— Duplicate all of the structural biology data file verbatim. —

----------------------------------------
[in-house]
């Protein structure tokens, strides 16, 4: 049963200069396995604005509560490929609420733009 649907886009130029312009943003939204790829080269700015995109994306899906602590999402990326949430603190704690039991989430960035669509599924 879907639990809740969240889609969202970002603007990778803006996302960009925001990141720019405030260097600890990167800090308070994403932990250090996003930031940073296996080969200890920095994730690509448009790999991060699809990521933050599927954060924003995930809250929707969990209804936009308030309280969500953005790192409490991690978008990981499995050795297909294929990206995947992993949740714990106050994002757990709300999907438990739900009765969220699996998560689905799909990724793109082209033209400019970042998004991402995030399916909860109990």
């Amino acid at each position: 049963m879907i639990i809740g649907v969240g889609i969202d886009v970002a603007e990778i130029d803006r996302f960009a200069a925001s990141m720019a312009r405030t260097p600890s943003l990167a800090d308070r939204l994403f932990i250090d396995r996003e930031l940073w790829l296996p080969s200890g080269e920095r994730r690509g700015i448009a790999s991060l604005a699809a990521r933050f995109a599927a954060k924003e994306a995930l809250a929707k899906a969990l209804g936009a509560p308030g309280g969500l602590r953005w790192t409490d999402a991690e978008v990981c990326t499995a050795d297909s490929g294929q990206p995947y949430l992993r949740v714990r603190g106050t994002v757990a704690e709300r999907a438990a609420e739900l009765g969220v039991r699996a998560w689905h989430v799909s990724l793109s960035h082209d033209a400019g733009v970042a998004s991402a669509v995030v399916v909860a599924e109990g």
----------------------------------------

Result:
[in-house]
């Protein structure tokens, strides 16, 4: 049963200069396995604005509560490929609420733009 649907886009130029312009943003939204790829080269700015995109994306899906602590999402990326949430603190704690039991989430960035669509599924 879907639990809740969240889609969202970002603007990778803006996302960009925001990141720019405030260097600890990167800090308070994403932990250090996003930031940073296996080969200890920095994730690509448009790999991060699809990521933050599927954060924003995930809250929707969990209804936009308030309280969500953005790192409490991690978008990981499995050795297909294929990206995947992993949740714990106050994002757990709300999907438990739900009765969220699996998560689905799909990724793109082209033209400019970042998004991402995030399916909860109990």
């Amino acid at each position: 049963m879907i639990i809740g649907v969240g889609i969202d886009v970002a603007e990778i130029d803006r996302f960009a200069a925001s990141m720019a312009r405030t260097p600890s943003l990167a800090d308070r939204l994403f932990i250090d396995r996003e930031l940073w790829l296996p080969s200890g080269e920095r994730r690509g700015i448009a790999s991060l604005a699809a990521r933050f995109a599927a954060k924003e994306a995930l809250a929707k899906a969990l209804g936009a509560p308030g309280g969500l602590r953005w790192t409490d999402a991690e978008v990981c990326t499995a050795d297909s490929g294929q990206p995947y949430l992993r949740v714990r603190g106050t994002v757990a704690e709300r999907a438990a609420e739900l009765g969220v039991r699996a998560w689905h989430v799909s990724l793109s960035h082209d033209a400019g733009v970042a998004s991402a669509v995030v399916v909860a599924e109990g």